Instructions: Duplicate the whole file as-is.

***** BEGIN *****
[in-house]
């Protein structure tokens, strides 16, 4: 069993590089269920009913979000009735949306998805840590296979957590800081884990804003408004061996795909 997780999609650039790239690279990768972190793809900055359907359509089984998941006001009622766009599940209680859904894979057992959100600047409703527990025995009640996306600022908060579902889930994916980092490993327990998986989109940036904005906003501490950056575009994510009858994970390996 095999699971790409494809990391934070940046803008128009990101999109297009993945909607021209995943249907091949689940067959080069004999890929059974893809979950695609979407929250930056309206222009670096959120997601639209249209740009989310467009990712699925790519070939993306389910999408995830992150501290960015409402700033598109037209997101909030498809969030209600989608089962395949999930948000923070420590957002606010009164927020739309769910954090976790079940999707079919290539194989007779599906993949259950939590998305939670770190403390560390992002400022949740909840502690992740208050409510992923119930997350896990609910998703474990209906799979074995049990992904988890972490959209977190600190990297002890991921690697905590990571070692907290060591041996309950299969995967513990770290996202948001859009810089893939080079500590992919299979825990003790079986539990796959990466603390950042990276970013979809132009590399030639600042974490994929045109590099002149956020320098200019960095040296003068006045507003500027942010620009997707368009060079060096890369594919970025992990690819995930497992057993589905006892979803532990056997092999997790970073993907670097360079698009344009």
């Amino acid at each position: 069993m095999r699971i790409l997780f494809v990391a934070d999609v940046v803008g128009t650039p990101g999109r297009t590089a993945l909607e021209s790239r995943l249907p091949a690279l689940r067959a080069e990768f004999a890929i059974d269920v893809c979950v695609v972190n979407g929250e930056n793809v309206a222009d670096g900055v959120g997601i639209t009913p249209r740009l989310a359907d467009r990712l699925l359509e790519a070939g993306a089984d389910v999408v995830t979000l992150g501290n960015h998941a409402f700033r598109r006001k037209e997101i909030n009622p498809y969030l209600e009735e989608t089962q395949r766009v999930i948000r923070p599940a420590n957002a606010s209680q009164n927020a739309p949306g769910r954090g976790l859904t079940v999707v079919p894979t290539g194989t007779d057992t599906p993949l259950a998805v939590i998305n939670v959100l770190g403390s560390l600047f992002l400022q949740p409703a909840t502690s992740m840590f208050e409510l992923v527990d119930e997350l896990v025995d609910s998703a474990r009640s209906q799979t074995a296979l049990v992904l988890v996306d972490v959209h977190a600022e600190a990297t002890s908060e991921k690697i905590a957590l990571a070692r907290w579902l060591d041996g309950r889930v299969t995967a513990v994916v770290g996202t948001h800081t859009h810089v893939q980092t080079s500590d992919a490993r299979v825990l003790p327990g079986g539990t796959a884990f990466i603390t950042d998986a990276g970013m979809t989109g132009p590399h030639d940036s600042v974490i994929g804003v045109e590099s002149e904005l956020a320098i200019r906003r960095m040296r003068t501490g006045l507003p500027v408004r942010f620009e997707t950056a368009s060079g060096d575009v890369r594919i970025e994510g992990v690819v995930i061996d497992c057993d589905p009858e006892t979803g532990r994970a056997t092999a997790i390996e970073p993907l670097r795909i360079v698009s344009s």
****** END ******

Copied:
[in-house]
């Protein structure tokens, strides 16, 4: 069993590089269920009913979000009735949306998805840590296979957590800081884990804003408004061996795909 997780999609650039790239690279990768972190793809900055359907359509089984998941006001009622766009599940209680859904894979057992959100600047409703527990025995009640996306600022908060579902889930994916980092490993327990998986989109940036904005906003501490950056575009994510009858994970390996 095999699971790409494809990391934070940046803008128009990101999109297009993945909607021209995943249907091949689940067959080069004999890929059974893809979950695609979407929250930056309206222009670096959120997601639209249209740009989310467009990712699925790519070939993306389910999408995830992150501290960015409402700033598109037209997101909030498809969030209600989608089962395949999930948000923070420590957002606010009164927020739309769910954090976790079940999707079919290539194989007779599906993949259950939590998305939670770190403390560390992002400022949740909840502690992740208050409510992923119930997350896990609910998703474990209906799979074995049990992904988890972490959209977190600190990297002890991921690697905590990571070692907290060591041996309950299969995967513990770290996202948001859009810089893939080079500590992919299979825990003790079986539990796959990466603390950042990276970013979809132009590399030639600042974490994929045109590099002149956020320098200019960095040296003068006045507003500027942010620009997707368009060079060096890369594919970025992990690819995930497992057993589905006892979803532990056997092999997790970073993907670097360079698009344009």
């Amino acid at each position: 069993m095999r699971i790409l997780f494809v990391a934070d999609v940046v803008g128009t650039p990101g999109r297009t590089a993945l909607e021209s790239r995943l249907p091949a690279l689940r067959a080069e990768f004999a890929i059974d269920v893809c979950v695609v972190n979407g929250e930056n793809v309206a222009d670096g900055v959120g997601i639209t009913p249209r740009l989310a359907d467009r990712l699925l359509e790519a070939g993306a089984d389910v999408v995830t979000l992150g501290n960015h998941a409402f700033r598109r006001k037209e997101i909030n009622p498809y969030l209600e009735e989608t089962q395949r766009v999930i948000r923070p599940a420590n957002a606010s209680q009164n927020a739309p949306g769910r954090g976790l859904t079940v999707v079919p894979t290539g194989t007779d057992t599906p993949l259950a998805v939590i998305n939670v959100l770190g403390s560390l600047f992002l400022q949740p409703a909840t502690s992740m840590f208050e409510l992923v527990d119930e997350l896990v025995d609910s998703a474990r009640s209906q799979t074995a296979l049990v992904l988890v996306d972490v959209h977190a600022e600190a990297t002890s908060e991921k690697i905590a957590l990571a070692r907290w579902l060591d041996g309950r889930v299969t995967a513990v994916v770290g996202t948001h800081t859009h810089v893939q980092t080079s500590d992919a490993r299979v825990l003790p327990g079986g539990t796959a884990f990466i603390t950042d998986a990276g970013m979809t989109g132009p590399h030639d940036s600042v974490i994929g804003v045109e590099s002149e904005l956020a320098i200019r906003r960095m040296r003068t501490g006045l507003p500027v408004r942010f620009e997707t950056a368009s060079g060096d575009v890369r594919i970025e994510g992990v690819v995930i061996d497992c057993d589905p009858e006892t979803g532990r994970a056997t092999a997790i390996e970073p993907l670097r795909i360079v698009s344009s």